This article appears in Issue 16 of our magazine – dedicated to English football in the 90s – which you can still get in print from our online shop HERE or for all digital devices HERE

By the mid-1990s, and with the recommendations of the Taylor Report uppermost in the mind of football’s administrators, many of the great English grounds of the early 20th century were no longer fit for purpose or refurbishment. The inspiration behind many of those grand old structures was a man whose work became synonymous with style and longevity.

The great nation of Scotland has given a lot to football in the past 150 years; great players and even greater managers. The mining town of Glenbuck gave us Bill Shankly, who swore to build Anfield into a “bastion of invincibility”. Glasgow sired Alex Ferguson, who would assemble a squad that would go on to dominate English football for more than a decade. Players like Alan Hansen, Kenny Dalglish and Denis Law constructed an image of Scotland as a footballing heartland, where men were forged from iron but blessed with grace.

There is, however, a Scot whose contribution to the game in England has left an even more enduring legacy; a man for whom there is no need for metaphor, as he literally built the foundations of the game. Stadium Designer, Architect and Engineer, Mr. Archibald Leitch.

You may or may not be aware but, chances are, if you have visited more than a handful of stadiums in Britain, it is almost a certainty that you will have sat in a stand, walked through an archway or ascended a flight of stairs designed by Leitch.

From humble beginnings as a designer of factories overseas, Leitch was handed his first commission to design a football stadium by his local club, Rangers. Ibrox Park, built in 1899, was one of the biggest purpose built football stadiums in the world, immediately recognisable by its large red brick façade and latticed metalwork, trademarks that would feature throughout Leitch’s future projects.

During a 40-year spell as a stadium designer, Leitch was constantly in demand – from Belfast to London, from Southampton to Dundee. Whether it’s the iconic trusses that span the width of Everton’s Bullens Road stand or the gloriously ornate brick work that welcomed visitors up the stairs to Aston Villa’s now demolished Trinity Road End, Leitch has left a physical mark on the landscape of football more than any other.

From 1899 to his death in 1939 Archie Leitch either partially or completely designed stadiums for Rangers, Sheffield United, Arsenal, Manchester United, Middlesbrough, Fulham, Bradford City, Everton, Liverpool, Millwall, Tottenham Hotspur, Blackburn Rovers, Huddersfield Town, West Ham United, Charlton, Chelsea, Hearts, Kilmarnock, Queen’s Park, Crystal Palace, Hamilton Academical, Sheffield Wednesday, Aston Villa, Newcastle United, Wolverhampton Wanderers, Portsmouth, Dundee, Derby County, Southampton and Sunderland. Not to mention the numerous Rugby, Cricket and Gaelic grounds he had a hand in the construction of. In fact, there was a time in the 1930s when, at a football league match, there was a one in three chance that you would be watching from a stand designed by the Glaswegian.

It is a sad oversight that a man who has given such a monumental and lasting contribution to the infrastructure of football in England is not more frequently called to mind; a dereliction of recognition that will only increase as more and more of the great man’s designs are demolished or redesigned. The core of Leitch’s main stand at Anfield has been covered over by Liverpool’s mammoth new project; Tottenham are moving out of White Hart Lane; Highbury has been a housing development for years now and Everton have recently signed a deal to leave Goodison Park after more than 125 years.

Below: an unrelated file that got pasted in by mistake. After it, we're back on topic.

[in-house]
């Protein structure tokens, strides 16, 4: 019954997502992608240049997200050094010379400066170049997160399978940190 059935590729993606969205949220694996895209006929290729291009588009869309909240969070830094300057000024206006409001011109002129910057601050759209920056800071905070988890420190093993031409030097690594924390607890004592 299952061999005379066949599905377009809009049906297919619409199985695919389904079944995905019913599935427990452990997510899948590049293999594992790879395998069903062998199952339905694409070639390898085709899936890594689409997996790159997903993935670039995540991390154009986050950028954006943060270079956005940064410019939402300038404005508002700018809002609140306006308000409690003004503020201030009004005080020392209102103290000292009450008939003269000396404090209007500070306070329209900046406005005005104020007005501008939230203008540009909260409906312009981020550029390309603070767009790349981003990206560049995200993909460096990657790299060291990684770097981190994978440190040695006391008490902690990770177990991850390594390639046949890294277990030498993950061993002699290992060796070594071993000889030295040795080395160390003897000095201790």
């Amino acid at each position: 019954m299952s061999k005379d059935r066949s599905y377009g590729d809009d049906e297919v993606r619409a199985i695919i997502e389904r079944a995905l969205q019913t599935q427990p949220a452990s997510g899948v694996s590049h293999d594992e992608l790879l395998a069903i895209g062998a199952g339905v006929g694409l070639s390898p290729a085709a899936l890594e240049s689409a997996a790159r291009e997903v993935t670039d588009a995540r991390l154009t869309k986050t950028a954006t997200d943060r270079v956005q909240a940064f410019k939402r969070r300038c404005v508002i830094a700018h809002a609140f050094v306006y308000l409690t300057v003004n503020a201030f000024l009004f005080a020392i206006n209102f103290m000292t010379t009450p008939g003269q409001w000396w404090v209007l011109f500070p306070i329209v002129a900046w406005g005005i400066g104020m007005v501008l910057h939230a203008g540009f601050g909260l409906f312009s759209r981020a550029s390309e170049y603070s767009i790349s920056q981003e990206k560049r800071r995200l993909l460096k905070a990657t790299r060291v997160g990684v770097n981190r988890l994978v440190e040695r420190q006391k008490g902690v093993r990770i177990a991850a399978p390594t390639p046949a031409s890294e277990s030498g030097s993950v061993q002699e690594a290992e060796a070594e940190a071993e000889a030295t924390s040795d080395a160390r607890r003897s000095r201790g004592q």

Let us take just a moment to remember Archibald Leitch’s contribution to football. The loyalty and sentiment we feel towards our clubs is extended to their crucibles; spiritual homelands given to us by the godfather of stadium design.


By the 1920s Archibald Leitch had a portfolio containing some of the largest and most prestigious stadiums the country and was considered the pre-eminent designer of the day, peerless in his field. The days of factory building in Ceylon and South Africa were far behind him, as was the disaster at Ibrox. The Architect’s services were in ceaseless demand and only the premier football clubs with deep pockets could secure his services.

Aston Villa were one of the oldest clubs in England, founder members of the Football League and arguably the dominant force in English football with six First Division titles and just as many FA Cups. It was almost an inevitability that the Birmingham-based club would seek out the services of Leitch when the idea was formulated to upgrade Villa Park.

Leitch was originally recruited in 1911 by Villa’s board and plans were drawn up for the construction of two new banked stands, incorporation of larger parts of the surrounding grounds and the construction of a large capacity stand on the Trinity Road side of the stadium.

Unfortunately for Leitch and Aston Villa, the outbreak of war in 1914 forced construction to come to almost a complete stop. When the development could resume, economic factors and ballooning material costs had meant that the original cost for construction of £27,000 had more than doubled. After fervent negotiation, a fee in the region of £40,000 was agreed upon and construction was able to resume.

When opened in 1924 by then Duke of York (the future King, George VI) the ground, and particularly the Trinity Road stand, was considered to be above all others. The ornate brick work, stained glass windows and Italian mosaic work interior were the product of Leitch’s years of experience and growth of courage and confidence in his work. The draftsman from Glasgow who was given his first job because he came cheap was now creating works of civil engineering beyond comparison.

The Trinity Road stand was described as “The St Pancras of Football”, in reference to the grand train station built in London 50 years earlier.

Such was the lasting reputation for Villa Park’s grandeur, not to mention its impressive capacity, it was chosen as a key venue for the World Cup in 1966 as well as being the ground to host more FA Cup semi-finals than any other.

The Trinity Road stand was the jewel in Archibald Leitch’s crown and the most vivid display of his talents at their peak. Sadly, the stand was demolished in 2000 but with hope the great man’s legacy will not be so easily lost.